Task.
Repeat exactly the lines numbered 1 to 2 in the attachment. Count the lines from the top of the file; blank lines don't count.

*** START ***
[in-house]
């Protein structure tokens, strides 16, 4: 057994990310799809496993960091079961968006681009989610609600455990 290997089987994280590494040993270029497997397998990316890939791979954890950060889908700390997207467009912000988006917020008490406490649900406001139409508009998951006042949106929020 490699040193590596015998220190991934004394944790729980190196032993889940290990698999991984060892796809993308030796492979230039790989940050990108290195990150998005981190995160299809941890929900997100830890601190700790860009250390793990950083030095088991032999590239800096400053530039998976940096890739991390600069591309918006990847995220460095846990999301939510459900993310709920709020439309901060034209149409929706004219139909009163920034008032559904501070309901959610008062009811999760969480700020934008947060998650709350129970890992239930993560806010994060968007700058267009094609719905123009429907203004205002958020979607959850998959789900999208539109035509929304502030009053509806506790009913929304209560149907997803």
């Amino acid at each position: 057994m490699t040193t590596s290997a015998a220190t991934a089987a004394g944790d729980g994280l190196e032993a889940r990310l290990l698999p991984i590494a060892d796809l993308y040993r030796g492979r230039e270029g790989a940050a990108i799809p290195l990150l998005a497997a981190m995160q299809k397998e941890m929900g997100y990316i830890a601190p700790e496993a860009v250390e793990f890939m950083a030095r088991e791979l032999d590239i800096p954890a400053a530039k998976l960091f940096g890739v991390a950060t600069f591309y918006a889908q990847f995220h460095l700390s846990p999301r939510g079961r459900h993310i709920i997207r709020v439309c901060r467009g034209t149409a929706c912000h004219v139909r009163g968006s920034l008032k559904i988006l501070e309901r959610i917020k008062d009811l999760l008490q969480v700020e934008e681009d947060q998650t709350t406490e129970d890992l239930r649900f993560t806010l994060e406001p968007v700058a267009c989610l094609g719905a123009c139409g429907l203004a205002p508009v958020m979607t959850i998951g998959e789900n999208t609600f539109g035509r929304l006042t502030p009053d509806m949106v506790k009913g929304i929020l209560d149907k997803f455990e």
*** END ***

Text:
[in-house]
């Protein structure tokens, strides 16, 4: 057994990310799809496993960091079961968006681009989610609600455990 290997089987994280590494040993270029497997397998990316890939791979954890950060889908700390997207467009912000988006917020008490406490649900406001139409508009998951006042949106929020 490699040193590596015998220190991934004394944790729980190196032993889940290990698999991984060892796809993308030796492979230039790989940050990108290195990150998005981190995160299809941890929900997100830890601190700790860009250390793990950083030095088991032999590239800096400053530039998976940096890739991390600069591309918006990847995220460095846990999301939510459900993310709920709020439309901060034209149409929706004219139909009163920034008032559904501070309901959610008062009811999760969480700020934008947060998650709350129970890992239930993560806010994060968007700058267009094609719905123009429907203004205002958020979607959850998959789900999208539109035509929304502030009053509806506790009913929304209560149907997803």